Systems Analysis for Systems Biology

Scott Hildebrandt*, Neda Bagheri, Rudiyanto Gunawan, Henry Mirsky, Jason Shoemaker, Stephanie Taylor, Linda Petzold, Francis J. Doyle

*Corresponding author for this work

Research output: Chapter in Book/Report/Conference proceedingChapter

Abstract

This chapter focuses on system's analysis tools and its application to the study of biological systems through mathematical modeling. The tools from classical sensitivity analysis are outlined, and described with application to the unraveling of design principles in complex biophysical networks, particularly with regard to robustness. Applications to optimized experimental design, and hypothesis discrimination are also discussed. In the field of systems biology, sensitivity analysis has been used in a number of applications, including optimized design of synthetic circuits, design of experiments for optimal parameter estimation, and robustness analysis to provide insights into design principles. Examples of how these sensitivity analysis implications and extensions have already been applied to biological systems are provided in this chapter. Sensitivity analysis investigates the changes in a system's behavior in response to infinitesimal parametric perturbations. Results from UPR sensitivity comparisons showed the greatest disparity between the BiP-heterologous unfolded protein binding rate sensitivities for the two models. Sensitivity analysis is also used to explore a stochastic, oscillatory system: the mouse circadian rhythm. The fundamental sensitivity analysis concept, or definition, is quite basic: perturbations in model parameters will affect model outputs. However, its implications, extensions, and applications are profound and numerous in the field of systems biology.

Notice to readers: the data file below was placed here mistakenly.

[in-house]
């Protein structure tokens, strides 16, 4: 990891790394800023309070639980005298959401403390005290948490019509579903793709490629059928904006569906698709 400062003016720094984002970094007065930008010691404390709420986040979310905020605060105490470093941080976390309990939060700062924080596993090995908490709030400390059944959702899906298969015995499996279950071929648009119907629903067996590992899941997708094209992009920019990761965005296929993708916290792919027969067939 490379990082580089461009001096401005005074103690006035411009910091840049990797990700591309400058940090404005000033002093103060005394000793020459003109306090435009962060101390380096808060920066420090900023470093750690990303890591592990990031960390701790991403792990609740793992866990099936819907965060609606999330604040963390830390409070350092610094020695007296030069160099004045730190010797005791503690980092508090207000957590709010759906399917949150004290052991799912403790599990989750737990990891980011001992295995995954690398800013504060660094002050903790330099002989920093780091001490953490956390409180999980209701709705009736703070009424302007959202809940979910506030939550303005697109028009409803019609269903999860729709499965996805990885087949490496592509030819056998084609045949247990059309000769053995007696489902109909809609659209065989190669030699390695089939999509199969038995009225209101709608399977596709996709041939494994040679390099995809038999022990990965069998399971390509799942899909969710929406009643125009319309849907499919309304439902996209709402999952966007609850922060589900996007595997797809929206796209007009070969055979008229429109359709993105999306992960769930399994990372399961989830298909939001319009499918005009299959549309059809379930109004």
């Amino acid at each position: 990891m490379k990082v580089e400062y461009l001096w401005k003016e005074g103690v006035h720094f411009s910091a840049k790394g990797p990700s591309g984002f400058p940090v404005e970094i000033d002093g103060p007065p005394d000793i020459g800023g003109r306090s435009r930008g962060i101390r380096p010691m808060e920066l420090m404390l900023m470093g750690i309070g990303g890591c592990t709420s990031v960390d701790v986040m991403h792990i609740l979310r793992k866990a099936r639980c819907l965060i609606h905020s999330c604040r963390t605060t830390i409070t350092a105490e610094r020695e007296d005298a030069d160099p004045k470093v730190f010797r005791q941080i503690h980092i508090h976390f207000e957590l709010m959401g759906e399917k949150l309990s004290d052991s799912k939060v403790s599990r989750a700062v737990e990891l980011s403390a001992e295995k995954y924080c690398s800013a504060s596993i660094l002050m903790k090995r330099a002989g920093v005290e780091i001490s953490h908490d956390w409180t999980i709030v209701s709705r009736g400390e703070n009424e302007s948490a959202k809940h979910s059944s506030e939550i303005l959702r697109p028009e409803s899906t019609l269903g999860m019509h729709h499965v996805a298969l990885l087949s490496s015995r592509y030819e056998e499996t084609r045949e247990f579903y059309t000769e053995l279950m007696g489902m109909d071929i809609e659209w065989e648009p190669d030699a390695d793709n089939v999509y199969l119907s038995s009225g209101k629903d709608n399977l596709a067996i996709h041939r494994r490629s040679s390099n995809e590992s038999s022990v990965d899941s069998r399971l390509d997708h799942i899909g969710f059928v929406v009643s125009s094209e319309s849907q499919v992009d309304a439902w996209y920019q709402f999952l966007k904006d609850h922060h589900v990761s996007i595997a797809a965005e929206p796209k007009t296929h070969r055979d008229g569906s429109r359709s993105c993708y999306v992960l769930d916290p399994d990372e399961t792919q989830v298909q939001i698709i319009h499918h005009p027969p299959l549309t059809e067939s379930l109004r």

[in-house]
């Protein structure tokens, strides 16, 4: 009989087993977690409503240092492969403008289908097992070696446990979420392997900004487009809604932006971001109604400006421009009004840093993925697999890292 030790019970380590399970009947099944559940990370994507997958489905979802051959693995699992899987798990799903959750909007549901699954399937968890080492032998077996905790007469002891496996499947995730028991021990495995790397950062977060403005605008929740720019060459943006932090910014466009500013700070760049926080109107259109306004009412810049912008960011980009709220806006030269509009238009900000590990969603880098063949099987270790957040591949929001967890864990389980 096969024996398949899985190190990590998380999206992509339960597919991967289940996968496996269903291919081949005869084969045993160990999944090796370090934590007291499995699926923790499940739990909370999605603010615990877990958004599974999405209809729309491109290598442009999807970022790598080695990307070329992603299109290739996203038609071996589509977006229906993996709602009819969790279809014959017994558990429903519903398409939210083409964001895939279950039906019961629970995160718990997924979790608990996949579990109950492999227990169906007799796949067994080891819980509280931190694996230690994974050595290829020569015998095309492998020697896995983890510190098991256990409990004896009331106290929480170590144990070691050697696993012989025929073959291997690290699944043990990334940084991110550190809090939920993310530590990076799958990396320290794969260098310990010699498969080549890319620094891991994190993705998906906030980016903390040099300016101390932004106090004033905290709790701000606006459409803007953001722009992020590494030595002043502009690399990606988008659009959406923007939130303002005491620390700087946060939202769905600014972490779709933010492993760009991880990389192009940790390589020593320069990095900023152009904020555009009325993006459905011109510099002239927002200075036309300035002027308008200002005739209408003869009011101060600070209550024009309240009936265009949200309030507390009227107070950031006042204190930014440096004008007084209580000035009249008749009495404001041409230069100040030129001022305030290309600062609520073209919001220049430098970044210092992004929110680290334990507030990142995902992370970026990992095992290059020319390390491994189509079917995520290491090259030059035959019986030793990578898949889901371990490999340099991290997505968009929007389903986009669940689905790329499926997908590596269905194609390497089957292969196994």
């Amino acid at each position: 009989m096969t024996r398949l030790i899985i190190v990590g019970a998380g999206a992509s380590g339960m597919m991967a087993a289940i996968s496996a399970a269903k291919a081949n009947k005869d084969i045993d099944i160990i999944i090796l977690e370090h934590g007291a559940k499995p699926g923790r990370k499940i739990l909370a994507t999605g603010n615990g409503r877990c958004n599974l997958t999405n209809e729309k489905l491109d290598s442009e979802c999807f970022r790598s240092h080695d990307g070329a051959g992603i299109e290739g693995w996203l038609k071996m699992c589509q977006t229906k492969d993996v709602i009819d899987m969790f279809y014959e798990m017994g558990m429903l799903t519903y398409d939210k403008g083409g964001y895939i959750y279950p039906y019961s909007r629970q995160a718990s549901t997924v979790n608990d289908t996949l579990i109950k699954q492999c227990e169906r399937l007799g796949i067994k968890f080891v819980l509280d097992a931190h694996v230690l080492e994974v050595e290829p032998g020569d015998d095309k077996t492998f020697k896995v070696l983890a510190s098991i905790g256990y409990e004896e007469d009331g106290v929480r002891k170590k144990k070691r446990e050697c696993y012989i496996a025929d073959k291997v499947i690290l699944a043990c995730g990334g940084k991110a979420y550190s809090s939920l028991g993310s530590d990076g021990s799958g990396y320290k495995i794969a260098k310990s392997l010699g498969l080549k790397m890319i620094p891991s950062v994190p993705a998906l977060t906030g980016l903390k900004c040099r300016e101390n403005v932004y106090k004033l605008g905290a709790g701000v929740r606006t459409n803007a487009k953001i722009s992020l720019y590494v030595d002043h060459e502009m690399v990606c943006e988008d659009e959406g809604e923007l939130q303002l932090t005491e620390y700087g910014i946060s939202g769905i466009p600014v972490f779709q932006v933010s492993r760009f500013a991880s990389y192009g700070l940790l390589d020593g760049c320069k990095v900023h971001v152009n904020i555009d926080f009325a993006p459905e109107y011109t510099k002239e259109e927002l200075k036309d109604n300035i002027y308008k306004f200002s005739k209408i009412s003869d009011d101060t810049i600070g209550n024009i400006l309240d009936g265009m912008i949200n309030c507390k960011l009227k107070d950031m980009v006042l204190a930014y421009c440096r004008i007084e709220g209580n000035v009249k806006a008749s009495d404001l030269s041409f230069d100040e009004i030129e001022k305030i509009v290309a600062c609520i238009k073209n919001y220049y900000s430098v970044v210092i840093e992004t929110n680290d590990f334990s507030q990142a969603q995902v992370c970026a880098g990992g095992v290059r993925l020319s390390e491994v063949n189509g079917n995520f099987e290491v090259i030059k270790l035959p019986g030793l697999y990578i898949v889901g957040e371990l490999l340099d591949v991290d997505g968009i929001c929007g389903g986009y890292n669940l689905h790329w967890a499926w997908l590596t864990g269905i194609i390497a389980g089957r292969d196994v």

Original languageEnglish (US)
Title of host publicationSystems Biomedicine
PublisherElsevier Inc
Pages249-272
Number of pages24
ISBN (Print)9780123725509
DOIs
StatePublished - 2010

ASJC Scopus subject areas

  • Biochemistry, Genetics and Molecular Biology(all)

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